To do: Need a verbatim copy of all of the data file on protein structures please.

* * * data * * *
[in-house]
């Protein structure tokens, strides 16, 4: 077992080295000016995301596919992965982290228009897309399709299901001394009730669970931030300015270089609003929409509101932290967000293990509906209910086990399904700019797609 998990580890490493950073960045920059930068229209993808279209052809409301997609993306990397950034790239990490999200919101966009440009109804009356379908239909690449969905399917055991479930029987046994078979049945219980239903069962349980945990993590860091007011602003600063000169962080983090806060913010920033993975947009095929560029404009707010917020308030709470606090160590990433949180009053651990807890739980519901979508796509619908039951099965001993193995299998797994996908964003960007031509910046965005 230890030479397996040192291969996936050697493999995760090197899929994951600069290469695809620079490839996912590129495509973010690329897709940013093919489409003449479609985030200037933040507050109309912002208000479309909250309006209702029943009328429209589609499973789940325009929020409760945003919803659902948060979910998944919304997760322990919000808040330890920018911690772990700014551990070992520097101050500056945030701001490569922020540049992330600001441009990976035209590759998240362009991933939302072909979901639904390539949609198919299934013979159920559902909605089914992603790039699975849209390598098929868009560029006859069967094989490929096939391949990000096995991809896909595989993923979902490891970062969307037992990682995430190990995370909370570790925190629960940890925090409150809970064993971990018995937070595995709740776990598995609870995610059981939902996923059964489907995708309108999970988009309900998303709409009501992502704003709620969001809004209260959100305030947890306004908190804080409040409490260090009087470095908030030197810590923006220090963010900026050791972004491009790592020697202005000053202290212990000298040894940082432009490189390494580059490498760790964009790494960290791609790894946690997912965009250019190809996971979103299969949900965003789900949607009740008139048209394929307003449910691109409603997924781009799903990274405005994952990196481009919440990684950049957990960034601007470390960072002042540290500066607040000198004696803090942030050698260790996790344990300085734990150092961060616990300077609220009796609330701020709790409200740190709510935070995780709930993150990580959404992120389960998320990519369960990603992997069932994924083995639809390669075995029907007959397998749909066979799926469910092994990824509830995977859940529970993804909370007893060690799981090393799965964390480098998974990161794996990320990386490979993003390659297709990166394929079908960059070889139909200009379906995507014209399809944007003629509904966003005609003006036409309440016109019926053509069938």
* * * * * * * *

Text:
[in-house]
């Protein structure tokens, strides 16, 4: 077992080295000016995301596919992965982290228009897309399709299901001394009730669970931030300015270089609003929409509101932290967000293990509906209910086990399904700019797609 998990580890490493950073960045920059930068229209993808279209052809409301997609993306990397950034790239990490999200919101966009440009109804009356379908239909690449969905399917055991479930029987046994078979049945219980239903069962349980945990993590860091007011602003600063000169962080983090806060913010920033993975947009095929560029404009707010917020308030709470606090160590990433949180009053651990807890739980519901979508796509619908039951099965001993193995299998797994996908964003960007031509910046965005 230890030479397996040192291969996936050697493999995760090197899929994951600069290469695809620079490839996912590129495509973010690329897709940013093919489409003449479609985030200037933040507050109309912002208000479309909250309006209702029943009328429209589609499973789940325009929020409760945003919803659902948060979910998944919304997760322990919000808040330890920018911690772990700014551990070992520097101050500056945030701001490569922020540049992330600001441009990976035209590759998240362009991933939302072909979901639904390539949609198919299934013979159920559902909605089914992603790039699975849209390598098929868009560029006859069967094989490929096939391949990000096995991809896909595989993923979902490891970062969307037992990682995430190990995370909370570790925190629960940890925090409150809970064993971990018995937070595995709740776990598995609870995610059981939902996923059964489907995708309108999970988009309900998303709409009501992502704003709620969001809004209260959100305030947890306004908190804080409040409490260090009087470095908030030197810590923006220090963010900026050791972004491009790592020697202005000053202290212990000298040894940082432009490189390494580059490498760790964009790494960290791609790894946690997912965009250019190809996971979103299969949900965003789900949607009740008139048209394929307003449910691109409603997924781009799903990274405005994952990196481009919440990684950049957990960034601007470390960072002042540290500066607040000198004696803090942030050698260790996790344990300085734990150092961060616990300077609220009796609330701020709790409200740190709510935070995780709930993150990580959404992120389960998320990519369960990603992997069932994924083995639809390669075995029907007959397998749909066979799926469910092994990824509830995977859940529970993804909370007893060690799981090393799965964390480098998974990161794996990320990386490979993003390659297709990166394929079908960059070889139909200009379906995507014209399809944007003629509904966003005609003006036409309440016109019926053509069938």